5. The method of claim 3, further comprising creating a second level of writing when the tap location is within a predetermined distance of the first level of writing.

6. The method of claim 5, further comprising calculating an indent distance based on the tap location relative to a location of the start of the first level of writing.

7. The method of claim 6, further comprising indenting the second level of writing when the tap location is near the indent distance.

8. The method of claim 5, further comprising indenting the second level when the tap location is approximately near a predetermined indent level.

9. A computer-readable medium having computer executable instructions for determining writing on a screen, the instructions comprising:

receiving a gesture;
determining a location on the screen associated with the gesture;
classifying the gesture as a non-tap when there is content at the location on the screen that is associated with the tap;
determining whether the location on the screen is without content when the gesture is a tap; and when the location on the screen is without content: determining tat the tap indicates to create a document structure on the screen; and starting a new line of text near the location of the screen that is associated with the tap.

10. The computer-readable medium of claim 9, wherein determining that the tap indicates to create the document structure further comprises determining that the tap indicates to create writing on the screen.

11. The computer-readable medium of claim 10, further comprising creating a first level of writing approximately at the location of the tap when the tap indicates writing on the screen.

12. The computer-readable medium of claim 10, further comprising determining whether the gesture is the tap by determining a speed and a dimension associated with the gesture.

13. The computer-readable medium of claim 11, further comprising creating a second level of writing when the tap location is within a predetermined distance of the first level of writing.

14. The computer-readable medium of claim 12, further comprising calculating an indent distance based on the tap location relative to a location of the start of the first level of writing.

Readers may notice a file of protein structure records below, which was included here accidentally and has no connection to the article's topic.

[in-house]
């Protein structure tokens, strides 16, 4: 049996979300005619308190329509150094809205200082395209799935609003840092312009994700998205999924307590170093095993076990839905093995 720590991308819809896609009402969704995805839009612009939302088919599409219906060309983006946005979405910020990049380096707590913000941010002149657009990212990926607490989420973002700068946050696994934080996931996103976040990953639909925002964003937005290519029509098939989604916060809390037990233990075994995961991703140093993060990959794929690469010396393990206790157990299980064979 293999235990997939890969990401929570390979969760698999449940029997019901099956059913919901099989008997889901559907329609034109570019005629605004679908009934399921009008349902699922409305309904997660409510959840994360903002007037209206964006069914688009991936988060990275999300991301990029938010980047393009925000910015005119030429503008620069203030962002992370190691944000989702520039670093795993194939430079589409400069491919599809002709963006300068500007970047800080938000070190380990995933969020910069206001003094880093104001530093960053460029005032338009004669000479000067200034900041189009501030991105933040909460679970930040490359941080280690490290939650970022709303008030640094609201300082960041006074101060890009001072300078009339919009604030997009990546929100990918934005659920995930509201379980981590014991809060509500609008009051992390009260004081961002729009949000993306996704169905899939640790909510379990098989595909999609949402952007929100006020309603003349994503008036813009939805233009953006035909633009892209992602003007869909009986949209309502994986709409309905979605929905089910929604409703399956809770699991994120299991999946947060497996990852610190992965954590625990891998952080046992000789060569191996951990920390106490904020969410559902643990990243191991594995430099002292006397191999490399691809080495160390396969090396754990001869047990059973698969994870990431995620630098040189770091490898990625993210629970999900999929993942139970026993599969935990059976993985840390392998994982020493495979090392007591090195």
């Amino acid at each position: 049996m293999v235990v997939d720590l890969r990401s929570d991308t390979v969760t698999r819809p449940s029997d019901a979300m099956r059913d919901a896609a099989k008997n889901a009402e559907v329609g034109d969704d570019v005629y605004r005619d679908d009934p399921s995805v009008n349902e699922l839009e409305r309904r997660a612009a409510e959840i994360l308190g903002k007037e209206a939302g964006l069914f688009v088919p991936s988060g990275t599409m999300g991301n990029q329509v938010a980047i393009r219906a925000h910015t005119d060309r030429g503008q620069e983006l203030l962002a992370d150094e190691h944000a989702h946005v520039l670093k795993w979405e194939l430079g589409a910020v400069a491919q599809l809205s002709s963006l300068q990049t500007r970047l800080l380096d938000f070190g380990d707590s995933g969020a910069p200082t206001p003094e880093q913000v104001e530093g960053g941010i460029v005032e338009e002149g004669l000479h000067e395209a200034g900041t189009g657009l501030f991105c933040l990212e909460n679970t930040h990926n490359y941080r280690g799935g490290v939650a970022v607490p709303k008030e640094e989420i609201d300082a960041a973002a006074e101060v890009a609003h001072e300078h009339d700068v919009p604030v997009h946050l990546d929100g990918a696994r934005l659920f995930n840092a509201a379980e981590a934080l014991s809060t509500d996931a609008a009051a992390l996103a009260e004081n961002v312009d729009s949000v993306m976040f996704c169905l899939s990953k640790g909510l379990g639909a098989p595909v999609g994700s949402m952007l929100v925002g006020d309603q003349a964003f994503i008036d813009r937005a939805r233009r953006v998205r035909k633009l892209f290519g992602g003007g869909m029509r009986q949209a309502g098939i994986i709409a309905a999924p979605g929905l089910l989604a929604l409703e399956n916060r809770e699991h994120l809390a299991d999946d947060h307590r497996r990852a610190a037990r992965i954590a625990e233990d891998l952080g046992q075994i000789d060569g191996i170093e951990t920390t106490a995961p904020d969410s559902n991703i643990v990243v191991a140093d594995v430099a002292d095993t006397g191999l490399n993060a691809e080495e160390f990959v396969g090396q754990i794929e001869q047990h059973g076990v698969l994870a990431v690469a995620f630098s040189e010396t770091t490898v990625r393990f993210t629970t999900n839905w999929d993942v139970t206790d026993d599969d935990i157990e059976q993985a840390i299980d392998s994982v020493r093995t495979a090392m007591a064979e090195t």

15. The computer-readable medium of claim 14, further comprising indenting a second level of writing when the tap location is near the indent distance and below the first level of writing.

16. The computer-readable medium of claim 13, further comprising indenting the second level when the tap location is approximately near a predetermined indent level.

17. A system for determining writing on a screen, comprising:

a screen configured to receive pen input;
a gesture recognizer configured to receive a gesture and determine when the gesture is a tap; and
an application configured to perform actions, including: receiving the tap from the gesture recognizer; determining a location on the screen associated with the tap; classify the tap as a non-tap when there is content at the location on the screen that is associated with the tap; determining whether the location on the screen is without content; and when the location on the screen is without content: determining that the tap indicates to create a document structure on the screen; and placing a writing guide near the location on the screen that is associated with the tap.

18. The system of claim 17, wherein determining that the tap indicates to create the document structure on the screen further comprises determining that the tap indicates to create writing on the screen.

19. The system of claim 18, further comprising creating a first level of writing approximately at the location of the tap when the tap indicates writing on the screen.

20. The system of claim 19, wherein the gesture recognizer is further configured to determine whether the gesture is the tap by determining a speed and a dimension associated with the gesture.

21. The system of claim 19, further comprising creating a second level of writing when the tap location is within a predetermined distance of the first level of writing.

22. The system of claim 19, further comprising calculating an indent distance based on the tap location relative to a location of the start of the first level of writing.

23. The system of claim 22, further comprising indenting a second level of writing when the tap location is near the indent distance and below the first level of writing.

24. The system of claim 23, further comprising indenting the second level when the tap locution is approximately near a predetermined indent level.

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Patent History

Patent number: 7358965
Type: Grant
Filed: Feb 18, 2004
Date of Patent: Apr 15, 2008
Patent Publication Number: 20050179648
Assignee: Microsoft Corporation (Redmond, WA)
Inventors: Benoit Barabe (Snoqualmie, WA), Kentaro Urata (Kirkland, WA), Alex J. Simmons (Redmond, WA)
Primary Examiner: Bipin Shalwala
Assistant Examiner: David L. Lewis
Attorney: Merchant & Gould P.C.
Application Number: 10/782,132